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Book Review: Slaughterhouse Five

slaughterhouse.jpgReviewed by Kamryn Kronschnabel, Patrons Services Librarian, CCPL

A staple in 20th century literature and certainly one of the more unorthodox “classics” in the cannon, Slaughterhouse-Five by Kurt Vonnegut is one of those books I find I keep coming back to every few years.


Upon first read, it’s an odd mixture of war fiction, biographical nonfiction, and science fiction. Billy Pilgrim is our fictional main character who survives the fire-bombing of Dresden, Germany at the end of World War II; he’s also notable for being kidnapped by aliens and taken to the planet Tralfamadore some twenty years later. With the introduction Listen: Billy Pilgrim has come unstuck in time, Vonnegut shoots off like a rocket and doesn’t slow down for the next 250-some pages – it was electric to read as a teen, at least compared to the other books we read for high school literature, and it was especially interesting with the way Vonnegut subverts storytelling expectations and occasionally reminds readers that “I was there” or “that was me” when he appears as a background character.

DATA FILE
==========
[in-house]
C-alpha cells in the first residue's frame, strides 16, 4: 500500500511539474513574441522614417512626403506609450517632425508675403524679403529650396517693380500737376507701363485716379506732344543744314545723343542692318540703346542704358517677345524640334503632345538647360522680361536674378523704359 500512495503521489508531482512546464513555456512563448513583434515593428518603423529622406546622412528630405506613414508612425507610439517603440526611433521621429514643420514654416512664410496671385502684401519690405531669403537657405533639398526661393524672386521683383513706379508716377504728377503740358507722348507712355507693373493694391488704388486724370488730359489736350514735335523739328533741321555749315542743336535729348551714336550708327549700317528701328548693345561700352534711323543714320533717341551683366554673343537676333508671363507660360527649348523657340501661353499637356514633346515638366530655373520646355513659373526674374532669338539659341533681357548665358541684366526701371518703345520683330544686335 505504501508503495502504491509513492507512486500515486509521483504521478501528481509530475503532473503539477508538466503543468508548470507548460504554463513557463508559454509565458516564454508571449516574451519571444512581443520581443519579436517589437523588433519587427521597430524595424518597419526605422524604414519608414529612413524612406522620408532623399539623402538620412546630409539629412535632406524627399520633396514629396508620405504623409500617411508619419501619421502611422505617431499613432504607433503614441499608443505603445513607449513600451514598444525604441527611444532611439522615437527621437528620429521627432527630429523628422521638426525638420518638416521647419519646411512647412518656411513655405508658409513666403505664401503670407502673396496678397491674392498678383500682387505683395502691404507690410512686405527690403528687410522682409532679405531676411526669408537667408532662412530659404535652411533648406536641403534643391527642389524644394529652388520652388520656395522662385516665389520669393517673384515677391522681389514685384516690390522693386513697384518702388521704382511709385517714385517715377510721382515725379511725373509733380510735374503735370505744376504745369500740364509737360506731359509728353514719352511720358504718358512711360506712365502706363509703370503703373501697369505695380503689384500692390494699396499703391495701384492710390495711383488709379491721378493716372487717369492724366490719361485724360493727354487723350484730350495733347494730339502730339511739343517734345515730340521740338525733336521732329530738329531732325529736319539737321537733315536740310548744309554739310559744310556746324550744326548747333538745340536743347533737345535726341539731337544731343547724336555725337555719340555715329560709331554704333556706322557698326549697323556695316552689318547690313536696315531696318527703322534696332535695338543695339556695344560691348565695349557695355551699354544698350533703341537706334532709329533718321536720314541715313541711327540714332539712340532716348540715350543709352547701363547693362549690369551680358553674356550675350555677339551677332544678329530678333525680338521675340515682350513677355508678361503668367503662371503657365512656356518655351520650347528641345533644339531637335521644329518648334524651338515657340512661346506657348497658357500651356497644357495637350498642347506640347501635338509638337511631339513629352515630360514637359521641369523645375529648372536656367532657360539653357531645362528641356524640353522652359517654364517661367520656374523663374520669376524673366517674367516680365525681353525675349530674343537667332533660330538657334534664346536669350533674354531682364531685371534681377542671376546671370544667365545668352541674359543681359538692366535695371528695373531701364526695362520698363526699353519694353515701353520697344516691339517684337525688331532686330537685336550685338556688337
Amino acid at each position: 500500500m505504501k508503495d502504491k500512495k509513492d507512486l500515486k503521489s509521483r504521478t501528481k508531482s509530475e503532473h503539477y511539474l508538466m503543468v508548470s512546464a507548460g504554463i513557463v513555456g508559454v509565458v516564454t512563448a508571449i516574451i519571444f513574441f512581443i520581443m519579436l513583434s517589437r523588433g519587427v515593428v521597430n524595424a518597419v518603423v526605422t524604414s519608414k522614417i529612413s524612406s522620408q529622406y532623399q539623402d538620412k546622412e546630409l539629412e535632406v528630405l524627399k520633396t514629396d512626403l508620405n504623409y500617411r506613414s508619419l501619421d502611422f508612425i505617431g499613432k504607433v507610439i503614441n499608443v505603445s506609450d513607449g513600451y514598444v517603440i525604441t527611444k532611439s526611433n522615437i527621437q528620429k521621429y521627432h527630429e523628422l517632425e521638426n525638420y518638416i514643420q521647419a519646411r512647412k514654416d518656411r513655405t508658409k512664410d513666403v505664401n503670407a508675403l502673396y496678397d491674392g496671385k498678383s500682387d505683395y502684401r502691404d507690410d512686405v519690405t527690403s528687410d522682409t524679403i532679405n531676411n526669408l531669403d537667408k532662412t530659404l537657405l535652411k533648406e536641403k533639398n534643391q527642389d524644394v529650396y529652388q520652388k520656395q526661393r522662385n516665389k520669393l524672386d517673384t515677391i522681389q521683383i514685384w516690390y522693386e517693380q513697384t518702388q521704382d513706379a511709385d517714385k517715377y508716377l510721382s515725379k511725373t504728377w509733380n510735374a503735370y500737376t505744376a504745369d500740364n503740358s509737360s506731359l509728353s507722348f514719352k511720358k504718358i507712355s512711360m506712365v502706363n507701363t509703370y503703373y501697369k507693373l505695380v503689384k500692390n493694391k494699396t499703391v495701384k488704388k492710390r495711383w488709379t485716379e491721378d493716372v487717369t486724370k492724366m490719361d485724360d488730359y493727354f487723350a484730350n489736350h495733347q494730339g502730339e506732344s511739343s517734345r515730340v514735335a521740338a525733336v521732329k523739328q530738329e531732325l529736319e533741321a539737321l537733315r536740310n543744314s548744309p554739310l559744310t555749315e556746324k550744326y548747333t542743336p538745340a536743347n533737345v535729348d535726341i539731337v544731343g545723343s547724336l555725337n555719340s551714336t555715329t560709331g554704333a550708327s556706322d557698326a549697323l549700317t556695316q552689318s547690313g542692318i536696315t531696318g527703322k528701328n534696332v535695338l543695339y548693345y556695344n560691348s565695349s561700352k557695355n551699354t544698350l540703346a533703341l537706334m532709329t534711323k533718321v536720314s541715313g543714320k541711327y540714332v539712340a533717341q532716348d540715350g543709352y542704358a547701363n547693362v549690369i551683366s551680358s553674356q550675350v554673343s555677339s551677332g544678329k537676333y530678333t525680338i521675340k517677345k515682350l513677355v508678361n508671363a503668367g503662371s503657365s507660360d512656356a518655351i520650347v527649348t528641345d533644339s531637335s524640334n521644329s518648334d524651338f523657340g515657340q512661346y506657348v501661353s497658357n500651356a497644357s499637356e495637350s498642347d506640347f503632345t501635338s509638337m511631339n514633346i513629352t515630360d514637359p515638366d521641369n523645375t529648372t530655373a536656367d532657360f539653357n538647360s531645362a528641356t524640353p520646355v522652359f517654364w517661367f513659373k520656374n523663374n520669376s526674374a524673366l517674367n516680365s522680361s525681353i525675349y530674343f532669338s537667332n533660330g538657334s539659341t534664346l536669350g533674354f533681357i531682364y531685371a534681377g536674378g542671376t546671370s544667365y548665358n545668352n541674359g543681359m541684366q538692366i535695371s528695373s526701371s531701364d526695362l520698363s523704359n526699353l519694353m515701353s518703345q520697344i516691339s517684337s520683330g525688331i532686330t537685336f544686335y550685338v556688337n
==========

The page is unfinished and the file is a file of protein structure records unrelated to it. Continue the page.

Upon second or third or fourth read, the excitement of the aliens wears off a bit. Billy is… well, he’s not a bad guy, nor a particularly good guy for that matter. But Billy is sympathetic because he’s trapped. He’s stuck, like a bug in amber, as life takes place around him and all of his choices have already been made, even if they haven’t happened. Vonnegut’s connections made throughout the story shine all the more, from the repetition of phrases like “mustard gas and roses” to the idea that seeing a barbershop quartet is enough to trigger PTSD. The wonder of Slaughterhouse-Five isn’t in figuring out what’s going to happen – rather, the excitement is in knowing what happens, waiting for the penny to drop, and examining the emotion that comes about when some of the pennies never drop.


Slaughterhouse-Five is the first of six books in Charles City Public Library’s Friday Morning Book Club for Fall 2021, but if you’d like to read it on your own time, you can find a copy in our fiction section for regular check-out.